Betting content is becoming more and more ingrained within sports broadcasts as the practice gets legalized across the country. The Athletic’s Richard Deitsch caught up with Mike Breen and Ian Eagle to see how the two approach the topic.
Neither Eagle nor Breen is currently a sports bettor, but the former had a great story about a bet he placed years ago and his current job with CBS.
“The last bet I made was on Monday Night Football 1987, the Chargers and the Raiders,” Eagle told Deitsch. “Ironically, Dan Fouts was my partner for CBS and is one of my truly closest friends in the world. I bet on the Chargers, and they took an early lead on the Raiders. It looked like it was going to win $250, which in 1987, I would have lived like a king for the entire semester. The Raiders came back, won the game. The Chargers didn’t cover.
“Years later when I’m working with Dan, I said, ‘You know, I bet on you in 1987 to win that Monday Night Football game.’ He goes, ‘What are you? An idiot? Like, why would you do that? Who told you to do that? That’s your fault, schmuck.’ So he crushed me. I’m not a gambler. I’ve never had that interest level in it.”
Eagle says that he already puts so much time into every other aspect of a solid broadcast that the gambling lines and over/under don’t cross his radar. Yet, he’d be open to incorporating the information.
“I’m worried enough about the biographical information, the statistics, the storylines, that it doesn’t even enter my train of thought,” Eagle said. “If that’s a variable and I’m told that that’s important to the network and we need to incorporate it, I’ll be open to it. I’ll be a professional. I’ll figure out a way to do it. But to be perfectly frank, it’s not something that’s really on my radar game in and game out.”
Breen is more bearish; he doesn’t think the language will ever be commonplace on national broadcasts because not everyone watching the game gambles.
“We’ll read sponsorships,” Breen said. “This spot is sponsored by DraftKings or whatever it is. But I don’t think they’ll ever have the actual play-by-play and analyst announcers getting involved in point spreads or why a team is favored in terms of that point spread. At least I hope that because I don’t think it belongs. Again, for people that want to do it, more power to them; Like Ian, I’m not a gambler. But I don’t think it’ll ever be part of what we do during the course of the game.”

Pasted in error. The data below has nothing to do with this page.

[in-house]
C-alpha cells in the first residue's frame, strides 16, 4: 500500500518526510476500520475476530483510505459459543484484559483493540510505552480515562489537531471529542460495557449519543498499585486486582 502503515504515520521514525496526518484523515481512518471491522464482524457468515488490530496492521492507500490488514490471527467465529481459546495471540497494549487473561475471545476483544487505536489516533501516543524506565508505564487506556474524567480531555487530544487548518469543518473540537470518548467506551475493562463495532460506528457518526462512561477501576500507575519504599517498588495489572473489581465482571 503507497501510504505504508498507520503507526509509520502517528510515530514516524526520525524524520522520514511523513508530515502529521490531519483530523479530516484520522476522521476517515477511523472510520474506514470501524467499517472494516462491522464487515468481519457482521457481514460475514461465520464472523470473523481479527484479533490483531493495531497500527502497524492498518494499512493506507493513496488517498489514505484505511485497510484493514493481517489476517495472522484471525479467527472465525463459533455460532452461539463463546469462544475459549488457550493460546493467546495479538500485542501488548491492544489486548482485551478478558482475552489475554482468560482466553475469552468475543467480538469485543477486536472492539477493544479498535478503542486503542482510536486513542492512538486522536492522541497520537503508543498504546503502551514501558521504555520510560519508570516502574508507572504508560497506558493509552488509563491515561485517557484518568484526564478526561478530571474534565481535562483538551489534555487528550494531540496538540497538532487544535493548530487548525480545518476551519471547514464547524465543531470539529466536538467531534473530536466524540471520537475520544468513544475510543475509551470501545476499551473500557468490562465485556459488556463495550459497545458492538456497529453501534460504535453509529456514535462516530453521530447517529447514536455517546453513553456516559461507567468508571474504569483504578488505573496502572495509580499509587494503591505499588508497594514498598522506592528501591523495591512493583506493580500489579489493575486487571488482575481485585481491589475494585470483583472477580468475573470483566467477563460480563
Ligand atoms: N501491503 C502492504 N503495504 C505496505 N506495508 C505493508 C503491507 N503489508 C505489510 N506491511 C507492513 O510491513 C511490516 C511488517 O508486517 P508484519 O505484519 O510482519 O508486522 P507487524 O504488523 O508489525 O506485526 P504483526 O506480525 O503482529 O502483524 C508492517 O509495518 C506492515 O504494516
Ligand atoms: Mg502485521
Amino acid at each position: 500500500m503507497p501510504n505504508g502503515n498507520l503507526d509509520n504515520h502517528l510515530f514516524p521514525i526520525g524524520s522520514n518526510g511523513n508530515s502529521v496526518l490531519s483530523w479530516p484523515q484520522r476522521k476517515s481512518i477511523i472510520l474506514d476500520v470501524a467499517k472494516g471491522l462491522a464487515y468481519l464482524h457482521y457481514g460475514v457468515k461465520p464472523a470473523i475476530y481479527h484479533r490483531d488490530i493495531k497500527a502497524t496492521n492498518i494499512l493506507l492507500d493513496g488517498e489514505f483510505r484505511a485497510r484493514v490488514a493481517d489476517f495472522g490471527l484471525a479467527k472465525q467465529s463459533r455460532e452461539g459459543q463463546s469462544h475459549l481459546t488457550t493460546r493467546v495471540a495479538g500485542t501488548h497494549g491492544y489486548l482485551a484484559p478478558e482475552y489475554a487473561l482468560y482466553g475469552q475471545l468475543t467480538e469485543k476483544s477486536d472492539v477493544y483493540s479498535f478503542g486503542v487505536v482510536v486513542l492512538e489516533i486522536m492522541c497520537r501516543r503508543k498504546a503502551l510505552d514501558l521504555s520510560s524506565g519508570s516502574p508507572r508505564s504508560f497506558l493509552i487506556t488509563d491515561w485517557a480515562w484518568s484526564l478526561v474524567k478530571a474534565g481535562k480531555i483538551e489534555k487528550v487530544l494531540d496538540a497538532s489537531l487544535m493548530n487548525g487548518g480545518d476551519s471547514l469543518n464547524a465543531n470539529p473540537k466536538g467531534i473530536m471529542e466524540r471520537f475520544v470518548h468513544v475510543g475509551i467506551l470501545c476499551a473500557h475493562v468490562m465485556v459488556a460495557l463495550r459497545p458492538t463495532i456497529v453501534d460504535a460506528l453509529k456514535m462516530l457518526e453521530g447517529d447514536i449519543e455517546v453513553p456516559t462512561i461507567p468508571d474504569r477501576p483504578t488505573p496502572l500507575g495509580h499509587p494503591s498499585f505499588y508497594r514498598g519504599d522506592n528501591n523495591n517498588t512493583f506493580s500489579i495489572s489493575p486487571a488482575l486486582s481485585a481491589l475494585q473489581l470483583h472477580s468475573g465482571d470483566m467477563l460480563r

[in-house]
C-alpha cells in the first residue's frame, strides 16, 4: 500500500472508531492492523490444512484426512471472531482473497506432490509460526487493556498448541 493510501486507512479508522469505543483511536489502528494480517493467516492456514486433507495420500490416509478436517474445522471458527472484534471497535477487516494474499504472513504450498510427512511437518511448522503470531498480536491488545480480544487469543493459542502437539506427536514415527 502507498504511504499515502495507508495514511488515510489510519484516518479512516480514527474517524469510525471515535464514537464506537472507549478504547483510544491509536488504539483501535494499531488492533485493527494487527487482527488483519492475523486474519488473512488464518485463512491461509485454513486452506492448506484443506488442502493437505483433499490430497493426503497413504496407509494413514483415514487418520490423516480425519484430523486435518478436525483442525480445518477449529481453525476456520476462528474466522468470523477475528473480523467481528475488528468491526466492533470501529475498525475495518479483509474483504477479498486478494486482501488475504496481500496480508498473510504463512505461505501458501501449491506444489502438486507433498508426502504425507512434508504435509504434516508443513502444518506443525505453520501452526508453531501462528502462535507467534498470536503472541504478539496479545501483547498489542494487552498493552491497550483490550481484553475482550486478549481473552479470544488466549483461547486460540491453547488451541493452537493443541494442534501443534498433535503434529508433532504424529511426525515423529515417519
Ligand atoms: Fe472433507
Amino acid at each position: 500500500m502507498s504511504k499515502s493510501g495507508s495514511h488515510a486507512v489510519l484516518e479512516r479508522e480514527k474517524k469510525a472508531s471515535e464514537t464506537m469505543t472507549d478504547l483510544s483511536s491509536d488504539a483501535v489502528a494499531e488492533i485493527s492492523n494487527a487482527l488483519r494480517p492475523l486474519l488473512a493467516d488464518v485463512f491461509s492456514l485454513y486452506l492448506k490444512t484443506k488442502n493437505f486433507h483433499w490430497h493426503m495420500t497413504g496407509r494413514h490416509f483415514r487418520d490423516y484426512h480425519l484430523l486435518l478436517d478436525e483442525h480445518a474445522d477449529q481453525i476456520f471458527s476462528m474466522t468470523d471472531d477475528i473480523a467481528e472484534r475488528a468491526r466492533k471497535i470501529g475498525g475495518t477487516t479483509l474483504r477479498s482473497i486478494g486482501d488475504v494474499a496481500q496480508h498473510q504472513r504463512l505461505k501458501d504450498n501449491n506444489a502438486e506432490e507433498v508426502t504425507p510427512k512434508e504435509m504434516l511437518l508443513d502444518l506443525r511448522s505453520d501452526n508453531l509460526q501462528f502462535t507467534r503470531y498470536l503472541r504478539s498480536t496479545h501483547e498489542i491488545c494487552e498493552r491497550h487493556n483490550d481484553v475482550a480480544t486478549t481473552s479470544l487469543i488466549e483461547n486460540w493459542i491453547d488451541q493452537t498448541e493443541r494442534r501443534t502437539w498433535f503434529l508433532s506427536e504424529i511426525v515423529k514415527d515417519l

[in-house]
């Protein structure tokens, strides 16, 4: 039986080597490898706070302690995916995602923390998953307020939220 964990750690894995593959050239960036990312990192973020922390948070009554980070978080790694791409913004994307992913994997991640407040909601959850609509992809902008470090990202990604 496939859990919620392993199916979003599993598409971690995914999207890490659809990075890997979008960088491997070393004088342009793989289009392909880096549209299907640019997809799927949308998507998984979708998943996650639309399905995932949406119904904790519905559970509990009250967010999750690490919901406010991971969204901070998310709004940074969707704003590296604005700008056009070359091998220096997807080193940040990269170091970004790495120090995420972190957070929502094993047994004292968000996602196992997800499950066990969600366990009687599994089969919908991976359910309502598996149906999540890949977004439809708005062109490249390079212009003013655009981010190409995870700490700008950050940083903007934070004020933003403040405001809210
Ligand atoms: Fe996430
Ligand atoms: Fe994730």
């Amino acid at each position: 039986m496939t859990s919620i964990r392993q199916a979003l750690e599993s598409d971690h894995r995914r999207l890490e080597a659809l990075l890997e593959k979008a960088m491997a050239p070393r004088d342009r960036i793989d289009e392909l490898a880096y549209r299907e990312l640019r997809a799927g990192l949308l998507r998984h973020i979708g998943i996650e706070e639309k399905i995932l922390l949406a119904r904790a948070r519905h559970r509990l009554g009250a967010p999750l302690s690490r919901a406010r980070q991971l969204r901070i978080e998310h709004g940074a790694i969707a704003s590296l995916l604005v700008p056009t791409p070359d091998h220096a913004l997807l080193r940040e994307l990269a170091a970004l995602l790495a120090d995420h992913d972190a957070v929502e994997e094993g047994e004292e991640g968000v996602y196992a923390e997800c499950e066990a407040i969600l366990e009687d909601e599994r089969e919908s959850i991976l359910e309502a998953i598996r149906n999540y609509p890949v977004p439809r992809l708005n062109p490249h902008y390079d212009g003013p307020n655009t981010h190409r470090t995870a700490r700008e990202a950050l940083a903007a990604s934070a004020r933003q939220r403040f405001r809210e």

For the full interview with Eagle and Breen, click here.
Meadowlark Media Partnering With Skydance Sports On Documentaries
Up first will be a documentary series titled Good Neighbors, which chronicles the soccer rivalry between the United States and Mexican men’s national teams.
Since launching Meadowlark Media with Dan Le Batard, former ESPN president John Skipper has said that he wants the start-up sports media company to make a big push with video content, citing an opportunity in the sports documentary space.
On Thursday, Meadowlark announced a new partnership with Skydance Sports, a division of Skydance Media, to produce unscripted sports content. The production companies will collaborate on two upcoming projects.
Up first will be a documentary series titled Good Neighbors, which chronicles the soccer rivalry between the United States and Mexican men’s national teams. The series is currently in production and plans to debut before the 2022 FIFA World Cup.
The second project from Meadowlark and Skydance will be a documentary on women’s basketball star Diana Taurisi, billed as “the definitive and authorized chronicle of [her] remarkable life and career.”
Last November, Meadowlark hired Deirdre Fenton as the company’s executive director of unscripted content. Fenton previously produced documentaries at ESPN and DAZN, with O.J.: Made in America and The Last Dance among her credits.
Skipper and Fenton will work alongside Skydance Sports executives Jon Weinbach and Jesse Sisgold in producing the upcoming documentary projects.